Following World War II, Cleveland continued to enjoy a prosperous economy. In sports, the Indians won the 1948 World Series, the hockey team, the Barons, became champions of the American Hockey League, the Browns dominated professional football in the 1950s; as a result, along with track and boxing champions produced, Cleveland was dubbed "City of Champions" in sports at this time. Businesses proclaimed that Cleveland was the "best location in the nation". In 1940, non-Hispanic whites represented 90.2% of Cleveland's population. Wealthy patrons supported development of the city's cultural institutions, such as the art museum and orchestra; the city's population reached its peak of 914,808, in 1949 Cleveland was named an All-America City for the first time. By the 1960s, the economy slowed, residents sought new housing in the suburbs, reflecting the national trends of suburban growth following the subsidized highways. In the 1950s and 1960s, African Americans worked in numerous cities to gain constitutional rights and relief from racial discrimination.
As change lagged despite federal laws to enforce rights and racial unrest occurred in Cleveland and numerous other industrial cities. In Cleveland, the Hough Riots erupted from July 18 to 23, 1966; the Glenville Shootout took place from July 23 to 25, 1968. In November 1967, Cleveland became the first major American city to elect a black mayor, Carl Stokes. Industrial restructuring in the railroad and steel industries, resulted in the loss of numerous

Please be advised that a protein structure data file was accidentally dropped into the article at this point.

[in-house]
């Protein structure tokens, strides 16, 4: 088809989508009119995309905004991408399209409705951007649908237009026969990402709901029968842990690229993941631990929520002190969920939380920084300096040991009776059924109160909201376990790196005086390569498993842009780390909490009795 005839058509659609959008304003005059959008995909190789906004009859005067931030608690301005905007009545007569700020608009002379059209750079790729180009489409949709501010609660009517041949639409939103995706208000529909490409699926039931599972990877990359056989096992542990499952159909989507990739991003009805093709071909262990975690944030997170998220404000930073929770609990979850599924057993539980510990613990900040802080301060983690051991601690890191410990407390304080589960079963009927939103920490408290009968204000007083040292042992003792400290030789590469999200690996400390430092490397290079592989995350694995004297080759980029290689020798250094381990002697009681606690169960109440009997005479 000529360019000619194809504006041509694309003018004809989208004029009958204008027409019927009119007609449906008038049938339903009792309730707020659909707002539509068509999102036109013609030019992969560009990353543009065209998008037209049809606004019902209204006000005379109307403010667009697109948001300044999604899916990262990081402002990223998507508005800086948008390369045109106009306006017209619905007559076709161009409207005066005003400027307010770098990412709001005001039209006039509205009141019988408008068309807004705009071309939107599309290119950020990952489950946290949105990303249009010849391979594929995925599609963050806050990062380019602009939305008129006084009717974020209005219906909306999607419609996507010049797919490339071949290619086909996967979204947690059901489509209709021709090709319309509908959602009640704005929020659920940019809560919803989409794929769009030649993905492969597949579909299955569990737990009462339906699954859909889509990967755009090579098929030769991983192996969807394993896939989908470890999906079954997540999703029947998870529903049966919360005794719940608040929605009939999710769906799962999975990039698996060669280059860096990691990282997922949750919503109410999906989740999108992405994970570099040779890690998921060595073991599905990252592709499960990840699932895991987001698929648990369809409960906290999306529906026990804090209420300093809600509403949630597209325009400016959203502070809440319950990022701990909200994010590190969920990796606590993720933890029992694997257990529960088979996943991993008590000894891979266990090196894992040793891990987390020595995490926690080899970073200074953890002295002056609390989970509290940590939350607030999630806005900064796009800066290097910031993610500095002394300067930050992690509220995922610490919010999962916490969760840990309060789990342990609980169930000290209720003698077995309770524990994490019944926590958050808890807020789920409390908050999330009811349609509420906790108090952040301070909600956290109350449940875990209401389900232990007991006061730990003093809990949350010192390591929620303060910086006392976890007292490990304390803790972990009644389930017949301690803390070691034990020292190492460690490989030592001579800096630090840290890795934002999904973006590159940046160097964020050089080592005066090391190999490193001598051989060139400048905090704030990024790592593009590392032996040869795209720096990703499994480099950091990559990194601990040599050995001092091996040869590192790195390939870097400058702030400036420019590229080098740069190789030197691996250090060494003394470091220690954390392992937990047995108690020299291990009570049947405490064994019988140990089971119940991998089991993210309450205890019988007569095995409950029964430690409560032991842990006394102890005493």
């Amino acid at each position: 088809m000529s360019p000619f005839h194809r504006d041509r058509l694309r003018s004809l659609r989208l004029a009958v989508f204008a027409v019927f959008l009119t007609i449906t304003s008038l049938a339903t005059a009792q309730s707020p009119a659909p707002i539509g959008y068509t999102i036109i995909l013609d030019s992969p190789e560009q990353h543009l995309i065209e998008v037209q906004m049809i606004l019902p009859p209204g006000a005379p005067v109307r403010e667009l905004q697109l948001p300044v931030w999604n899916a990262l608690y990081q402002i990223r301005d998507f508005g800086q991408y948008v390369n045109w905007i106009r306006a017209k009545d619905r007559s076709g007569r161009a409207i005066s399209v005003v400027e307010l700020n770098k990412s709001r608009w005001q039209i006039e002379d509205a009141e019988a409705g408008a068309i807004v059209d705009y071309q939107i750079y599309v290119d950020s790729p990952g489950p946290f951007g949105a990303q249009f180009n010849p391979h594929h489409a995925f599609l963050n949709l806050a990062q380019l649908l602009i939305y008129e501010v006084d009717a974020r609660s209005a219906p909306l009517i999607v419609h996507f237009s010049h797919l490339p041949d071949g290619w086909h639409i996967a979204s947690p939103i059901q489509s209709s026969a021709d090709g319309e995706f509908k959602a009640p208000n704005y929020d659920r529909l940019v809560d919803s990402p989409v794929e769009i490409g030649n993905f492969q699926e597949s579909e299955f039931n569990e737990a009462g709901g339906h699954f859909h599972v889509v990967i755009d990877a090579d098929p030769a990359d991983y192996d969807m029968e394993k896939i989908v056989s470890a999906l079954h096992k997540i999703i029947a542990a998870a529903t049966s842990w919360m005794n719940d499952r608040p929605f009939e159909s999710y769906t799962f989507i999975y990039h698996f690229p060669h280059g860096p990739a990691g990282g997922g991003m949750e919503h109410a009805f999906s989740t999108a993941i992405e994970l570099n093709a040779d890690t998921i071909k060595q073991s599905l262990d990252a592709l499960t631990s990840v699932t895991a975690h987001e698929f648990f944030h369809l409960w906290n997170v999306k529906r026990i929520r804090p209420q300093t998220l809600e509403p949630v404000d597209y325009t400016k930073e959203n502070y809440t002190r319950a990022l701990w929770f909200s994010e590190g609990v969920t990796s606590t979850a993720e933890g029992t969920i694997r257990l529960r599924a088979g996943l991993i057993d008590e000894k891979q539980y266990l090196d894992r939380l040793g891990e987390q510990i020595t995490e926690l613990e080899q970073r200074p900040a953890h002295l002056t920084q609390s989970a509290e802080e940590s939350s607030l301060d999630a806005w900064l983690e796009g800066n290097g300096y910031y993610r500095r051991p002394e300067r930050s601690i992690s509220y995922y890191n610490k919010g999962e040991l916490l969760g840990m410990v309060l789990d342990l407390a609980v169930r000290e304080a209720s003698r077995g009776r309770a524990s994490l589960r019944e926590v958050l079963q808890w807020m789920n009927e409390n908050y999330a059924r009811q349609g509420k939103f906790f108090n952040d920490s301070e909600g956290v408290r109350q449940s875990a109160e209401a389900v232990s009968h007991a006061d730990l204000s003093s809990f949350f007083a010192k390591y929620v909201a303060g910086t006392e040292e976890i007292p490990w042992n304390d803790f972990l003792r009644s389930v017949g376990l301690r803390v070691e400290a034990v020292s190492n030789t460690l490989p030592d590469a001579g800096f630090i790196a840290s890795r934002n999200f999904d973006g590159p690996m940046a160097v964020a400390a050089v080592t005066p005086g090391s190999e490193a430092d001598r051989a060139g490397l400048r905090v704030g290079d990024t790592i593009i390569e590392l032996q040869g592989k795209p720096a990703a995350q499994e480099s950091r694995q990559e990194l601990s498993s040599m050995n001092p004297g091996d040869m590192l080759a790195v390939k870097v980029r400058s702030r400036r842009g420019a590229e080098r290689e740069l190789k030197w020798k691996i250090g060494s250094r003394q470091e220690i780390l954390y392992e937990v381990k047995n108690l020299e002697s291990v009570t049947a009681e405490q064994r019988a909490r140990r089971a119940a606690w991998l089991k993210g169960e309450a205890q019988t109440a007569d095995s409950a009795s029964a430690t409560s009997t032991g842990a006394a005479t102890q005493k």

The Adventures of Teddy Ruxpin
The Adventures of Teddy Ruxpin is an American/Canadian animated television series based on Teddy Ruxpin, an animatronic teddy bear created by Ken Forsse and distributed by toy manufacturer Worlds of Wonder. It was produced for television syndication by DIC Animation City with Atkinson Film-Arts using many of the same voice actors used in the book-and-tape series, made for the eponymous animatronic toy. While some of the stories used in the TV series were adapted from the books, many were original and expanded upon the world established there; the series differed from traditional children's animation in that most of its 65 episodes were serialized rather than in traditional episodic form. In the United States, the series was syndicated by LBS Communications. Today, all international distribution rights to the series are held by Don Taffner's DLT Entertainment; the Adventures of Teddy Ruxpin follows young Teddy Ruxpin as he leaves his home on the island of Rillonia with his best friend Grubby to follow an ancient map which leads him to find a collection of crystals on the mainland of Grundo.